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Fisheries Behavioral Ecology - Abstracts

Hurst, T.P., B.J. Laurel, L. Ciannelli. 2010. Ontogenetic patterns and temperature-dependent growth rates in early life stages of Pacific cod (Gadus macrocephalus). Fish. Bull. 108:382-392.

Abstract

Pacific cod (Gadus macro­cephalus) is an important component of fisheries and food webs in the North Pacific Ocean and Bering Sea. How­ever, vital rates of early life stages of this species have yet to be described in detail. We determined the ther­mal sensitivity of growth rates of embryos, preflexion and postflexion larvae, and post settlement juveniles. Growth rates (length and mass) at each ontogenetic stage were measured in three replicate tanks at four to five temperatures. Nonlinear regression was used to obtain parameters for independent stage-specific growth functions and a unified size- and tem­perature-dependent growth function. Specific growth rates increased with temperature at all stages and gener­ally decreased with increases in body size. However, these analyses revealed a departure from a strict size-based allometry in growth patterns, as reduced growth rates were observed among preflexion larvae: the reduc­tion in specific growth rate between embryos and free-swimming larvae was greater than expected based on body size differences. Growth reduc­tions in the preflexion larvae appear to be associated with increased meta­bolic rates and the transition from endogenous to exogenous feeding. In future studies, experiments should be integrated across life transitions to more clearly define intrinsic onto­genetic and size-dependent growth patterns because these are critical for evaluations of spatial and temporal variation in habitat quality.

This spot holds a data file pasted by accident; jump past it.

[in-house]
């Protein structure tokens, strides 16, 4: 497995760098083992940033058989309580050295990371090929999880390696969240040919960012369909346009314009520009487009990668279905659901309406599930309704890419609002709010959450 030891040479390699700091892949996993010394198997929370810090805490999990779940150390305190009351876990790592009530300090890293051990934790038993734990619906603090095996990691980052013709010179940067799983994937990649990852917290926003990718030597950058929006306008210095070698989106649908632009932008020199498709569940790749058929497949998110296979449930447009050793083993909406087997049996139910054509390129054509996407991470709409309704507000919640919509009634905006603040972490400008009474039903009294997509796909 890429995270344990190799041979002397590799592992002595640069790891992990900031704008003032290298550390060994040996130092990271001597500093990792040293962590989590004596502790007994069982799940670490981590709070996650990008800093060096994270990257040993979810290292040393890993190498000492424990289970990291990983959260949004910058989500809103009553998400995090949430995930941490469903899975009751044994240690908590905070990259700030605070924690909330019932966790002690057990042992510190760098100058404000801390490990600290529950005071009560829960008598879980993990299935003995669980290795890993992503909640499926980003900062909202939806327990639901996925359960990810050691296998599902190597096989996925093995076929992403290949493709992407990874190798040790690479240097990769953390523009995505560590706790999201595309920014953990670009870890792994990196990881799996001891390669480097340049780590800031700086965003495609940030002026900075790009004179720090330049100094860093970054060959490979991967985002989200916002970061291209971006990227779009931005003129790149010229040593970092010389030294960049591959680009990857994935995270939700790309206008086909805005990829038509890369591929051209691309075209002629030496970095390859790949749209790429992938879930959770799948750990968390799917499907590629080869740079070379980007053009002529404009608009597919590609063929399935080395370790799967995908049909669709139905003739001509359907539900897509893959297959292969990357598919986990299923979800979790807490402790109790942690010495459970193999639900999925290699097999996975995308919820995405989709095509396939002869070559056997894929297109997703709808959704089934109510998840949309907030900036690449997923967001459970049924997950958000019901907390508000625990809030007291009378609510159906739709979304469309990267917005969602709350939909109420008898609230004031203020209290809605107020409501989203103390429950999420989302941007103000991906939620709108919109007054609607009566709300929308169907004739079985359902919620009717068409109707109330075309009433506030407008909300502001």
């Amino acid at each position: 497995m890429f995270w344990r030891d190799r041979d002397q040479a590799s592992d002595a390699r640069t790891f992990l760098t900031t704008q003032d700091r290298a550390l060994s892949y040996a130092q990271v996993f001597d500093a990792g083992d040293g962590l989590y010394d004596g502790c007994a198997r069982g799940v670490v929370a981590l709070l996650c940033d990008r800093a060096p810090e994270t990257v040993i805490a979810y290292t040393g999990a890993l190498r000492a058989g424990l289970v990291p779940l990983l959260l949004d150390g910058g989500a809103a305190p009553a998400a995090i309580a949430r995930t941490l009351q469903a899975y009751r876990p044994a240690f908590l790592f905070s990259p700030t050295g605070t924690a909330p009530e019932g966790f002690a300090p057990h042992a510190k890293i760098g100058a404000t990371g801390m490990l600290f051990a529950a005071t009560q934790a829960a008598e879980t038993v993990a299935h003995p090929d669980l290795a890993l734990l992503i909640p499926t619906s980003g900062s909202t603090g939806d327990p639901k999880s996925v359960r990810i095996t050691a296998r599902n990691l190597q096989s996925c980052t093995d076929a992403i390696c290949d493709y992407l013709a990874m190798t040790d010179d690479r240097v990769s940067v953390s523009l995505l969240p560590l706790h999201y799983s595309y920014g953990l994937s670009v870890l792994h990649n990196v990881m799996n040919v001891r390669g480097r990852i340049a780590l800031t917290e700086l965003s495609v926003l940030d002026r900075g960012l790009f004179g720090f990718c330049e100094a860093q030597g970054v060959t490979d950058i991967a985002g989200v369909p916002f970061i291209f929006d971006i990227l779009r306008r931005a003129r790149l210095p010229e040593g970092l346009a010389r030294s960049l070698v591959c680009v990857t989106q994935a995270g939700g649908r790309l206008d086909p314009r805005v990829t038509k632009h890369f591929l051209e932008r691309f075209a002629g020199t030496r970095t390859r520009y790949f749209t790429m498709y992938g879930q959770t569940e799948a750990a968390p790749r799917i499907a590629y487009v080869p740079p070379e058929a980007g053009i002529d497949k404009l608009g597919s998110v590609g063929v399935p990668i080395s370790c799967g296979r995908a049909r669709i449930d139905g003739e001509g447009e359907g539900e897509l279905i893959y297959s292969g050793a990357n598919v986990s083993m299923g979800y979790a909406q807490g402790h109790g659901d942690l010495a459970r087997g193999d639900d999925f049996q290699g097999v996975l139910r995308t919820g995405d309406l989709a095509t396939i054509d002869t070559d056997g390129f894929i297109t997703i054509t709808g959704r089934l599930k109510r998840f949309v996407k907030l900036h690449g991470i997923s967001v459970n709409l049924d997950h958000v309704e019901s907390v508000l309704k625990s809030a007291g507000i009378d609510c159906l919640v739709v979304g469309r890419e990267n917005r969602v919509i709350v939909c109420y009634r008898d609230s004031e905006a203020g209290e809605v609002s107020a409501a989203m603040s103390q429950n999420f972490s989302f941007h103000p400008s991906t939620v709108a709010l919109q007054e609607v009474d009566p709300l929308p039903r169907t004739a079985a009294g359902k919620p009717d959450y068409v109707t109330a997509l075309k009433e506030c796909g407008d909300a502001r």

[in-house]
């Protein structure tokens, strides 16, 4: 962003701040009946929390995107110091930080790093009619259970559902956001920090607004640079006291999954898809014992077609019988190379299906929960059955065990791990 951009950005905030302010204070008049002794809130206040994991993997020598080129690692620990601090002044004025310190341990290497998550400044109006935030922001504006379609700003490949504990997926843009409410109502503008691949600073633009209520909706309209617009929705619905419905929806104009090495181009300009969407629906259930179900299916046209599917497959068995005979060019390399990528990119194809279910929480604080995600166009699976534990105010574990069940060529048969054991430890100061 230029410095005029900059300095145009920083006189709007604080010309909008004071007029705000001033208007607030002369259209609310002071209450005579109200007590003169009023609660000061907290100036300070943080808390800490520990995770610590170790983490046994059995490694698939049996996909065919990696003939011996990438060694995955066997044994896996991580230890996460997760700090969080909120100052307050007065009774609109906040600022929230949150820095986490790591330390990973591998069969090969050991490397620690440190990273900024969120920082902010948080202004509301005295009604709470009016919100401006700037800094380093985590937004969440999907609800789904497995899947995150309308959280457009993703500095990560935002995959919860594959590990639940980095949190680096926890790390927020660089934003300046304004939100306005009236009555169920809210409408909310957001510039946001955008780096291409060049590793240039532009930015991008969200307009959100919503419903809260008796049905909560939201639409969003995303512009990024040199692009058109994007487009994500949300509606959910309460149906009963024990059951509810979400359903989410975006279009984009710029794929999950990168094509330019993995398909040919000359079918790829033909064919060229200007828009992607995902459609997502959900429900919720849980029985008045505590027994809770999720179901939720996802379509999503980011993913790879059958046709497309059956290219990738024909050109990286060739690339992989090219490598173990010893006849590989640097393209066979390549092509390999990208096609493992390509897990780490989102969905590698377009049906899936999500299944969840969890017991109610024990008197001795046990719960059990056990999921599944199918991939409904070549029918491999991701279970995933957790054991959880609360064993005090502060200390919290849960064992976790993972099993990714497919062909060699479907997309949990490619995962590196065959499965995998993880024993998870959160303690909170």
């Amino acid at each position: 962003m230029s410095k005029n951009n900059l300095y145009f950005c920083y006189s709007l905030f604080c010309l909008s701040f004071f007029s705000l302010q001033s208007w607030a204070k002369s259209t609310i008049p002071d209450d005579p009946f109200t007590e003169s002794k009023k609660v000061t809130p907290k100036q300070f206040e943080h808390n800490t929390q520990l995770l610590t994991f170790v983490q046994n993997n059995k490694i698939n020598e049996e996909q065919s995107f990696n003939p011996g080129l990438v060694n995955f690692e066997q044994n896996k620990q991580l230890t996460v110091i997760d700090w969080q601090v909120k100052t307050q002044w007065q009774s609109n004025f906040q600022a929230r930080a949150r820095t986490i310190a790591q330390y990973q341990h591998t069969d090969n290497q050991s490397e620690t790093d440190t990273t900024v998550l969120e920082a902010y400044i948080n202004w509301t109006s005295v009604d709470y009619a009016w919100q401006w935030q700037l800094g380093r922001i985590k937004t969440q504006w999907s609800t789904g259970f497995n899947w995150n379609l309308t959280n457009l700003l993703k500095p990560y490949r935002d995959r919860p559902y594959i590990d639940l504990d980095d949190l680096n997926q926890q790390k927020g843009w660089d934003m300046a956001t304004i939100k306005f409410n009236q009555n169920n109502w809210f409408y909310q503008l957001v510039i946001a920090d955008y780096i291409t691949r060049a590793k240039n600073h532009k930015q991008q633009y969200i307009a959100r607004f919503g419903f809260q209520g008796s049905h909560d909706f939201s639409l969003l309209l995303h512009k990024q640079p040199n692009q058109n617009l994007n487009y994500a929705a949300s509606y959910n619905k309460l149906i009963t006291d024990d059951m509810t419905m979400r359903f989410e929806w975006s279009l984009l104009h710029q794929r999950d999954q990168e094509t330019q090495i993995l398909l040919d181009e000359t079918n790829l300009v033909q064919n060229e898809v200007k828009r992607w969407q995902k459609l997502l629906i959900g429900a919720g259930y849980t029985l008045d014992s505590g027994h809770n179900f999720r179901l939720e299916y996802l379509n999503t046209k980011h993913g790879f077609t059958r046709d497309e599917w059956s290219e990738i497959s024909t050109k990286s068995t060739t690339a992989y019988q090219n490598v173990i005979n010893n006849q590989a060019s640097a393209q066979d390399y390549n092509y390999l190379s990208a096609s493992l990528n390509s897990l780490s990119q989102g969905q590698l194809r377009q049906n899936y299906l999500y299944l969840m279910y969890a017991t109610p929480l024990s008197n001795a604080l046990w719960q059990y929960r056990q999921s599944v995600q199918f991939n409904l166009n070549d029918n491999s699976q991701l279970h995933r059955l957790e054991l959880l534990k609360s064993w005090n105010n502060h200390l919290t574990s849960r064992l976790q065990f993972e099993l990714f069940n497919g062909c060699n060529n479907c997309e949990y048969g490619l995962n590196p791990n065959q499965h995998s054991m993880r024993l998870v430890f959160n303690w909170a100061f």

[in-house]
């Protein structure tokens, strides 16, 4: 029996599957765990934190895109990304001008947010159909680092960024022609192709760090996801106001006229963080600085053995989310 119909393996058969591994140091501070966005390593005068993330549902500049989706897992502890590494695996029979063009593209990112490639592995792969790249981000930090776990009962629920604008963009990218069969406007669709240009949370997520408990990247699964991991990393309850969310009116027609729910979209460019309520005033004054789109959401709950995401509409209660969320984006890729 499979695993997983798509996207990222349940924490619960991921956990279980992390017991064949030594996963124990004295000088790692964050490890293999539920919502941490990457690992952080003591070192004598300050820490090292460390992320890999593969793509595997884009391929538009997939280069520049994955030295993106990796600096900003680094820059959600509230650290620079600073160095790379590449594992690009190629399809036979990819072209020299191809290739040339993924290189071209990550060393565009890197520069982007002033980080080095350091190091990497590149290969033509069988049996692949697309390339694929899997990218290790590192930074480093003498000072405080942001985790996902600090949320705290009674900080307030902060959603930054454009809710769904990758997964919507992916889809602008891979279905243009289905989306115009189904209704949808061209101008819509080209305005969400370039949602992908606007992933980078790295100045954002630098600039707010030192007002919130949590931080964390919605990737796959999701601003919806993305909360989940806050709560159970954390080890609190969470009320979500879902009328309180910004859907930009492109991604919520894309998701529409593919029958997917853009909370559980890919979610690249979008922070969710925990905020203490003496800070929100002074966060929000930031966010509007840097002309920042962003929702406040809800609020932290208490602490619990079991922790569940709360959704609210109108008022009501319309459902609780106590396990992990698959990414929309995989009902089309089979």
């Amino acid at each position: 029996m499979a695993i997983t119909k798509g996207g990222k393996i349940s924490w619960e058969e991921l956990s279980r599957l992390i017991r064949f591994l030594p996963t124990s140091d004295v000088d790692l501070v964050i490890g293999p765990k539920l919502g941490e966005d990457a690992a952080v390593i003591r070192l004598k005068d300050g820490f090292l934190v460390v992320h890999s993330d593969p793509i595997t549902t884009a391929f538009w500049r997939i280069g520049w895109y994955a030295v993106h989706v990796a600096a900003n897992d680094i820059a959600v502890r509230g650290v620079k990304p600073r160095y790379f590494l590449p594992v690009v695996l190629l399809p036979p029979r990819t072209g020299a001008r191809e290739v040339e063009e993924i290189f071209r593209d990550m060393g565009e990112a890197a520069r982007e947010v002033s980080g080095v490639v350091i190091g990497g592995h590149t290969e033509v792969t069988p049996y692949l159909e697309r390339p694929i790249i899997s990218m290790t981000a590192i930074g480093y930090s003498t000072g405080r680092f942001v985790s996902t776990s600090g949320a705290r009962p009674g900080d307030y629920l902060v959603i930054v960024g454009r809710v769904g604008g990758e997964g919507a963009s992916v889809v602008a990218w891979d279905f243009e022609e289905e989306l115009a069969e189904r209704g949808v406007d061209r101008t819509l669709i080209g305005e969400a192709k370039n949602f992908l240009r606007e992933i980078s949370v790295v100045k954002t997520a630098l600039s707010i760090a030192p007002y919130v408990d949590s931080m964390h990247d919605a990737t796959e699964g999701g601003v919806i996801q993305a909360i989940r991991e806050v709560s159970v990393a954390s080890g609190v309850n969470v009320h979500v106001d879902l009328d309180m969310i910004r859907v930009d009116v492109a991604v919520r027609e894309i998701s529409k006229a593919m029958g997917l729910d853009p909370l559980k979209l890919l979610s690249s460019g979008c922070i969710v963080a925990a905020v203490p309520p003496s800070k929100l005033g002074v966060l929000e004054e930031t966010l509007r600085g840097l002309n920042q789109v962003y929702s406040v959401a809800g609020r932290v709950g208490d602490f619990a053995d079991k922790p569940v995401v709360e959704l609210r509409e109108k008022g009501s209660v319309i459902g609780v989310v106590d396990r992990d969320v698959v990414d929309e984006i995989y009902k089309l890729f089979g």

Last updated 11 January, 2011


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